Why I Need Tinted Windows | Jourden V. Sander

I need tinted windows so that I can eat in my car when I’m sick of seeing my coworkers. If possible, I park in the first spot of diagonal spaces so that the driver’s seat is next to a wall, where it’s harder for people to see me. But somehow, one of my coworkers will end up walking behind my car, or to the right of it, and my eyes will find theirs’, and they’ll know I’m eating lunch in my car.


Sometimes, I’ll be driving and suddenly I’ll feel like I’m being watched, so I’ll glance as subtly to the left as I can, and oh, there’s a man staring at me.


Which, whatever, I don’t care if my coworkers know I’m eating lunch alone, but it’s really my business if I eat in my car and I should be able to enjoy my mediocre meal in peace. I should be able to crunch as loud as I want and watch ridiculous YouTube videos and take my shoes off and not worry about my feet smelling.


Sometimes the men just stare, other times, they blow kisses at me, make gestures, and yell to my car. Sometimes they get in front of my car and I can see them staring at me through their rear view mirror. Sometimes they hold up traffic because they’re staring at me.


Sometimes I eat while I’m driving, and I’m really good at it. McDonald’s is an easy one, but I’ve even mastered the art of Taco Bell. Other times, I’m running late and need to do my makeup in the car. Do I really need some asshole staring at me because I’m putting on eyeliner at a light? At my worst, I’ve read a book while driving (it was really good). But don’t worry — it was mostly read at stoplights.


Sometimes, men follow me.


My car is dirty. I worry passersby look at me, judge, think, fuck, her car looks like a trashcan. My car does look like a trash can, but who needs to know? My sunglasses and sun visor are my only shield from the cruel world.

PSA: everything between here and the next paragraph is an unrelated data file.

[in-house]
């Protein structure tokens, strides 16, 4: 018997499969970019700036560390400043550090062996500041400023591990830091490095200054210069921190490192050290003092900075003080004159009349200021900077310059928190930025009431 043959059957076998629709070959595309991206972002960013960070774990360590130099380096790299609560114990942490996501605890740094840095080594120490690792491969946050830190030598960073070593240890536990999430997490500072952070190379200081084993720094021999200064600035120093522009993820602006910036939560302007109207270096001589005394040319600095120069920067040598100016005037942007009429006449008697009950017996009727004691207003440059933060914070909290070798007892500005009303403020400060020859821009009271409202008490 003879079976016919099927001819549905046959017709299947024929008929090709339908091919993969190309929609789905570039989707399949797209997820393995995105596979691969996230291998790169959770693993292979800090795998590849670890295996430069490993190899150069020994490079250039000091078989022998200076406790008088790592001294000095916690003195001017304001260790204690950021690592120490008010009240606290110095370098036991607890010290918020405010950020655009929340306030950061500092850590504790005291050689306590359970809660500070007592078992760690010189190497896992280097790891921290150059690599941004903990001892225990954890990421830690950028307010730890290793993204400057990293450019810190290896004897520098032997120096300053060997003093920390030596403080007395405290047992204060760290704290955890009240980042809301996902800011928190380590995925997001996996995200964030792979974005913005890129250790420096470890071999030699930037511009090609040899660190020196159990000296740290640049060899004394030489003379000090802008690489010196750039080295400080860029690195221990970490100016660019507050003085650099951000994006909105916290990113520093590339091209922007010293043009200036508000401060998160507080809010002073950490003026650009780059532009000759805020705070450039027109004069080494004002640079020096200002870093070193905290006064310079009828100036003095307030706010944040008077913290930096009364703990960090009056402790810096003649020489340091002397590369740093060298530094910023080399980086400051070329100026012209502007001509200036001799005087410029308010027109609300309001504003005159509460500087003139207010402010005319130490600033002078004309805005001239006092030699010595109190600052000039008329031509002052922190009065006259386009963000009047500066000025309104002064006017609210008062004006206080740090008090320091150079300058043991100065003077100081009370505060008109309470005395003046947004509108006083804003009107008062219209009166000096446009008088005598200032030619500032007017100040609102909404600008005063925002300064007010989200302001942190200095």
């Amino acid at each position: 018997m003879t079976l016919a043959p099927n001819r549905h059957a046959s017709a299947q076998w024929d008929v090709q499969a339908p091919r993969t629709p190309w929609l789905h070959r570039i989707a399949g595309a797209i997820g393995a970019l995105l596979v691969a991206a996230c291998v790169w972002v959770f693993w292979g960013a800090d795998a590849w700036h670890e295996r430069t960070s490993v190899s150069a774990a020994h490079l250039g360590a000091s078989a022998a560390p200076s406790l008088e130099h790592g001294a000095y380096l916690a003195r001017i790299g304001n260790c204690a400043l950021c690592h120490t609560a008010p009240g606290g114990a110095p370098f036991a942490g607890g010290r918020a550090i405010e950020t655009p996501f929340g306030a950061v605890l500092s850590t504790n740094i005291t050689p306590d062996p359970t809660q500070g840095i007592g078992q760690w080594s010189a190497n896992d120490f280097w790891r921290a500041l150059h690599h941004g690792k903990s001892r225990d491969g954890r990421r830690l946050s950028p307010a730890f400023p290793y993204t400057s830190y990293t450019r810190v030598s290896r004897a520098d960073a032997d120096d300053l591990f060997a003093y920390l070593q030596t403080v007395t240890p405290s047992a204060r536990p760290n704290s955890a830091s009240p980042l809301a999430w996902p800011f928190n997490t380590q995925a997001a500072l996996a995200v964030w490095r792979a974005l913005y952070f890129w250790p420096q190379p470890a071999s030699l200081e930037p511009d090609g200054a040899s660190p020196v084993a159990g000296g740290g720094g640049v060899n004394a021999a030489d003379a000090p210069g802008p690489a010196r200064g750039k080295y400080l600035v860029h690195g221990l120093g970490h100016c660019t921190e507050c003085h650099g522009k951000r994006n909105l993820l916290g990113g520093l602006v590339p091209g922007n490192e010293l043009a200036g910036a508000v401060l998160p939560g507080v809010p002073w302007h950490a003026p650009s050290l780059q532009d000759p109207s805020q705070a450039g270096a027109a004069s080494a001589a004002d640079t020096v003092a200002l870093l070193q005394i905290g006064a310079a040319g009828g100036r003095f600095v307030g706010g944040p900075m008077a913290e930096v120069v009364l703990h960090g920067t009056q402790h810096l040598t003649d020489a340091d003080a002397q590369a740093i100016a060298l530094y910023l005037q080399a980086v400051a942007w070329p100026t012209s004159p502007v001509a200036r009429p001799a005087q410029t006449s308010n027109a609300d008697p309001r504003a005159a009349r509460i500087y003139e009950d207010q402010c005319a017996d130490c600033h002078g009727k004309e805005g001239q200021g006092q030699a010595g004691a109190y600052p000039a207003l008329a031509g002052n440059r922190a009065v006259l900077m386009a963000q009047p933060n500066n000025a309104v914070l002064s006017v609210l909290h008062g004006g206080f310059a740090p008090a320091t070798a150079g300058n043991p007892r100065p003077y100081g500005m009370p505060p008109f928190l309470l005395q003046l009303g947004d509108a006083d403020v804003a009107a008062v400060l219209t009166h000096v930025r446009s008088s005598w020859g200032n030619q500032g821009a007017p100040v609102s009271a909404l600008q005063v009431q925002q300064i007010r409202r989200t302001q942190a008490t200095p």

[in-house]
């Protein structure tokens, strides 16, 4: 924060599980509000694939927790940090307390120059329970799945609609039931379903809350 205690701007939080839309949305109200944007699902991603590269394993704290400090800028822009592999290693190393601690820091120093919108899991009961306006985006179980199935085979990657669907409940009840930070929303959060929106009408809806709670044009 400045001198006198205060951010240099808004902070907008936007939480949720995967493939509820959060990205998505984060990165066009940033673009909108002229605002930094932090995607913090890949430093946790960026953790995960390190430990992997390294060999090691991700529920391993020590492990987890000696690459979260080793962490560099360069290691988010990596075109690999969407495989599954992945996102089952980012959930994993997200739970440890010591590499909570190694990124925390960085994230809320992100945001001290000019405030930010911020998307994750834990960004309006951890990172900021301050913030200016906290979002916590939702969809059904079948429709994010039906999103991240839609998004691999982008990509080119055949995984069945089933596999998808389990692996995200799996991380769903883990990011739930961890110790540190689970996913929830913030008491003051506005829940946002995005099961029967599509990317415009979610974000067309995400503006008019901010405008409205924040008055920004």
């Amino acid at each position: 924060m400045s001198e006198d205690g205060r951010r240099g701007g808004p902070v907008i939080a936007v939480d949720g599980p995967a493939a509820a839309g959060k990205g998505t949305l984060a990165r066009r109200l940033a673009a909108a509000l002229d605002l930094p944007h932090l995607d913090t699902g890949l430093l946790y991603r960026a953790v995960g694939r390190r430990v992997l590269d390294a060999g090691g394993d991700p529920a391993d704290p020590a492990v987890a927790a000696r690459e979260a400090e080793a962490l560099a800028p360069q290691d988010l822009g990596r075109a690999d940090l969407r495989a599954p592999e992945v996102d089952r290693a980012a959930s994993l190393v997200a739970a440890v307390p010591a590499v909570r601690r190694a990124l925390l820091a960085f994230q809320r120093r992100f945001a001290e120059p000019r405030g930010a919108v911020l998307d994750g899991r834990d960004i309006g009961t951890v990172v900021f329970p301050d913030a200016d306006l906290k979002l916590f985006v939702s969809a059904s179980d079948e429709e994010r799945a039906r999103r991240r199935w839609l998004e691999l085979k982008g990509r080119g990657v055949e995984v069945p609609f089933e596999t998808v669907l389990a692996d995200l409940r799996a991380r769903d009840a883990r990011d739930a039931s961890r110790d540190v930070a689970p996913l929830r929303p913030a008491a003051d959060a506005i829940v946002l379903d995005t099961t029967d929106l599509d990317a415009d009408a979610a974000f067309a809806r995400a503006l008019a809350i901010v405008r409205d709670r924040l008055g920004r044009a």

Once, a man was smiling in my direction, looking away when his light had turned green. I threw my hands up in exasperation, pointing to the green light. He looked forward and shrugged his shoulders, laughing, as if to say, I can’t help it. I understand I’m pretty, but I’m not whoops-I-stopped-traffic-because-I’m-staring pretty. Sometimes they honk at me when I’m staring forward in embarrassment. Sometimes they laugh when I flip them off, as if I’m cute for being mad.


When my song comes on the radio, I sing like I’m the next American Idol. I sing like that damn show is still relevant. And I dance like I’m in the club, my head bopping and my hips swaying in my seat. I enjoy driving, especially with good music, so I enjoy singing and dancing. But my shy side would enjoy it more with the privacy of tinted windows.


Once, driving home from a closing shift at work, a car full of young, white men who had jeered and yelled at me while stopped at a light, followed behind me. Even at night, my un-tinted windows make me easy to see. They tailgated me, driving fast and then slow, countering my attempts to let them pass. I thought for sure they’d follow me home, but after a while, they turned down a different road.


We all know the thing that happens when you arrive early to an event, too early to go inside, so you put it in park and wait. But with my clear-as-day-windows, I’m practically a sitting duck. People walk by and think What a loser. Who is she. Why is she so goddamn early. Has she no life?


Another time, I was driving on the highway when I noticed a truck staying in the same speed next to me. I glanced to my side to see a middle aged man smiling and making gestures at me. Disgusted, I looked forward, attempting to ignore him, but he honked lightly and stayed as close to the side of my car as he could. He did this for almost ten minutes until we reached a busier part of the highway and so he got behind me. I watched his truck with anxiety until I exited, and he didn’t.


The best part about tinted windows? If I decide I want people to see my dancing, all I have to do is roll them down.

Jourden V. Sander is a bookseller and writer in Austin, TX. She writes just about anything from flash to poetry, short stories to creative nonfiction, and attempted novels to experimental prose. She’s been published a few places including Five2One, Aviary Review, Maudlin House, the Austin International Poetry Festival 2015 anthology Di-Vêrsé-City, and others. She isn’t tired of the zombie trend yet and loves playing video games. She’s a shameless anime lover. She has a corgi named Kairi. She says hello! Follow her on twitter @jourdensander.



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